NRAO: National Radio Astronomy Observatory

Enables cutting edge research focused on solving the mysteries of the invisible universe and furthers scientific research on an international scale for the entire scientific community.

AUI is proud to have played a fundamental role in establishing the National Radio Astronomy Observatory (NRAO) over 60 years ago, working with the National Science Foundation (NSF) and responding to the expressed needs of the US research community. Ever since, we have successfully managed NRAO for NSF, maintaining NRAO as the world’s leading radio astronomy observatory. Radio astronomy has profoundly broadened our understanding of our universe, enabling new discoveries, opening new celestial windows, revealing an otherwise invisible universe.

Founded in 1956, the NRAO provides state-of-the-art radio telescope facilities for use by the international scientific community.

NRAO telescopes are open to all astronomers regardless of institutional or national affiliation. Observing time on NRAO telescopes is available on a competitive basis to qualified scientists after evaluation of research proposals on the basis of scientific merit, the capability of the instruments to do the work, and the availability of the telescope during the requested time. NRAO also provides both formal and informal programs in education and public outreach for teachers, students, the general public, and the media.

Astronomical observations at radio wavelengths allow scientists to address fundamental questions about our Universe such as:

  • When and how did galaxies form in the early Universe?
  • How do supermassive black holes form at the hearts of most galaxies?
  • How are stars and planets born?

Related News

Next Generation Very Large Array Strongly Endorsed by Decadal Survey

This news article was originally published on NRAO.edu on Nov. 4, 2021. The Astronomy and Astrophysics Decadal Survey (Astro2020) of the U.S. National Academy of Sciences has published its report and the Next Generation Very Large Array (ngVLA) received high priority...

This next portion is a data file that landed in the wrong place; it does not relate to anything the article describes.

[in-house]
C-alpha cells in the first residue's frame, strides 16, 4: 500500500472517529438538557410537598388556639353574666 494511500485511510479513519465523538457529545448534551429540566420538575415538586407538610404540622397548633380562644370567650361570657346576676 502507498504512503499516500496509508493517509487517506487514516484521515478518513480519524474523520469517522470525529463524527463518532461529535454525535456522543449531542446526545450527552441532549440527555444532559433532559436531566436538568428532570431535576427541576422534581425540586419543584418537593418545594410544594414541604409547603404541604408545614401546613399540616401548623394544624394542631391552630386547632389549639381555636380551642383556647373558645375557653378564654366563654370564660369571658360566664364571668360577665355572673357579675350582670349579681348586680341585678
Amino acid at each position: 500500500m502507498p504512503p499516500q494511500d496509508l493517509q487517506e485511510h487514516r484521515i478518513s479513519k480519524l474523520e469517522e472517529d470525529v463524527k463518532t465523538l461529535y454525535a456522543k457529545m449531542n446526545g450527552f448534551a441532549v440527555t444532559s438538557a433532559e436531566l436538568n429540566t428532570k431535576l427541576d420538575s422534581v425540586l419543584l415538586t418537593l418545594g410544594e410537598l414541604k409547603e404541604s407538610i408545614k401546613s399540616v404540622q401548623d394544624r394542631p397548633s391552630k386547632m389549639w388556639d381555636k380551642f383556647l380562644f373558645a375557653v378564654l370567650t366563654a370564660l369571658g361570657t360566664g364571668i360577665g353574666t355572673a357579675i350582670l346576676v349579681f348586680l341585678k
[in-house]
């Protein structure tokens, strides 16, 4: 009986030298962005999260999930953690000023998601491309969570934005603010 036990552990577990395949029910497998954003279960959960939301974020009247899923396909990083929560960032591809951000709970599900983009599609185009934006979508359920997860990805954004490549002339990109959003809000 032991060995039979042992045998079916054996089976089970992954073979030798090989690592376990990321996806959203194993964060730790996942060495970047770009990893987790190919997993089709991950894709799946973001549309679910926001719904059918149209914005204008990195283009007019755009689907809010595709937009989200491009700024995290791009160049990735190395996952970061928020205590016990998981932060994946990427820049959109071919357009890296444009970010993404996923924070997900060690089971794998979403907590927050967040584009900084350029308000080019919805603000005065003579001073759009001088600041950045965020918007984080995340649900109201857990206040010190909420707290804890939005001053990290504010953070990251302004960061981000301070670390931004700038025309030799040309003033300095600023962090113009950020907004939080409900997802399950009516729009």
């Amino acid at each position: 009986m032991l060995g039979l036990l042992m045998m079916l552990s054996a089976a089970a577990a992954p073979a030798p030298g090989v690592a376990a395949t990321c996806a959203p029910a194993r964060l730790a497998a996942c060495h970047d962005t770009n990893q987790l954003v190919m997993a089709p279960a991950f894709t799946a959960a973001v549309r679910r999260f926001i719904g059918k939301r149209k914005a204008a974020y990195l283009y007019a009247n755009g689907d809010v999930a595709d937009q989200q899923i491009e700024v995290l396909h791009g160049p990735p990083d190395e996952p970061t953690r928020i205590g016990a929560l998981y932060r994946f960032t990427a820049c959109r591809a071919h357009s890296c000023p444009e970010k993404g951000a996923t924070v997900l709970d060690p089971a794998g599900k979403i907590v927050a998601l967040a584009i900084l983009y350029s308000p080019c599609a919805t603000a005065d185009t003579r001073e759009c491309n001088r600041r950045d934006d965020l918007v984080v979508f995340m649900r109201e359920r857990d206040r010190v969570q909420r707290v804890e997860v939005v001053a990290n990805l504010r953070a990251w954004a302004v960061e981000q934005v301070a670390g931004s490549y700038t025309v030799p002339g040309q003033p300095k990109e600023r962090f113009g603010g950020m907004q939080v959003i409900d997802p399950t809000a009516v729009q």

IMAGE RELEASE: Moon’s Tycho Crater Revealed in Intricate Detail

The National Science Foundation’s Green Bank Observatory (GBO) and National Radio Astronomy Observatory (NRAO), and Raytheon Intelligence & Space (RI&S) have released a new high-resolution image of the Moon, the highest-ever taken from the ground using new radar technology on the Green Bank Telescope (GBT).

NSF Awards Funding for Next-Generation VLA Antenna Development

The National Science Foundation (NSF) has awarded the National Radio Astronomy Observatory (NRAO) $23 million for design and development work on the Next Generation Very Large Array (ngVLA), including producing a prototype antenna.

New Scholarship Established by the AUI Board of Trustees

AUI and the National Radio Astronomy Observatory (NRAO) today announced the establishment of the AUI Board of Trustees NAC Bridge Scholarship Award.

2021 Jansky Lectureship Awarded to Mexican Astronomer

Associated Universities, Inc. (AUI) and the National Radio Astronomy Observatory (NRAO) have awarded the 2021 Karl G. Jansky Lectureship to Professor Luis F. Rodriguez of the National University of Mexico (UNAM).

West Virginia Students Contact International Space Station LIVE

Friday, May 7th at 8:00 AM EDT, students in rural West Virginia will experience this once in a lifetime opportunity. Green Bank Elementary-Middle School (GBEMS) will be contacting astronaut Mark Vande Hei on the International Space Station (ISS).

VIDEO: Multi-wavelength Observations Reveal Impact of Black Hole on M87 Galaxy

In 2019, a worldwide collaboration of scientists used a global collection of radio telescopes called the Event Horizon Telescope (EHT) to make the first-ever image of a black hole — the supermassive black hole at the core of the galaxy M87, some 55 million light-years from Earth.

New Images Reveal Magnetic Structures Near Supermassive Black Hole

The Event Horizon Telescope (EHT) — the worldwide collaboration that produced the first image of a black hole in 2019 — has produced a new image showing details of the magnetic fields in the region closest to the supermassive black hole at the core of the galaxy M87. The new work is providing astronomers with important clues about how powerful jets of material can be produced in that region.

VLA Helps Astronomers Make New Discoveries About Star-Shredding Events

New studies using the VLA and other telescopes have added to our knowledge of what happens when a black hole shreds a star, but also have raised new questions that astronomers must tackle.

Radio Telescope is So Powerful it Can See the Surface of Other Worlds

Get ready for close-up surface images of distant planets in our solar system.

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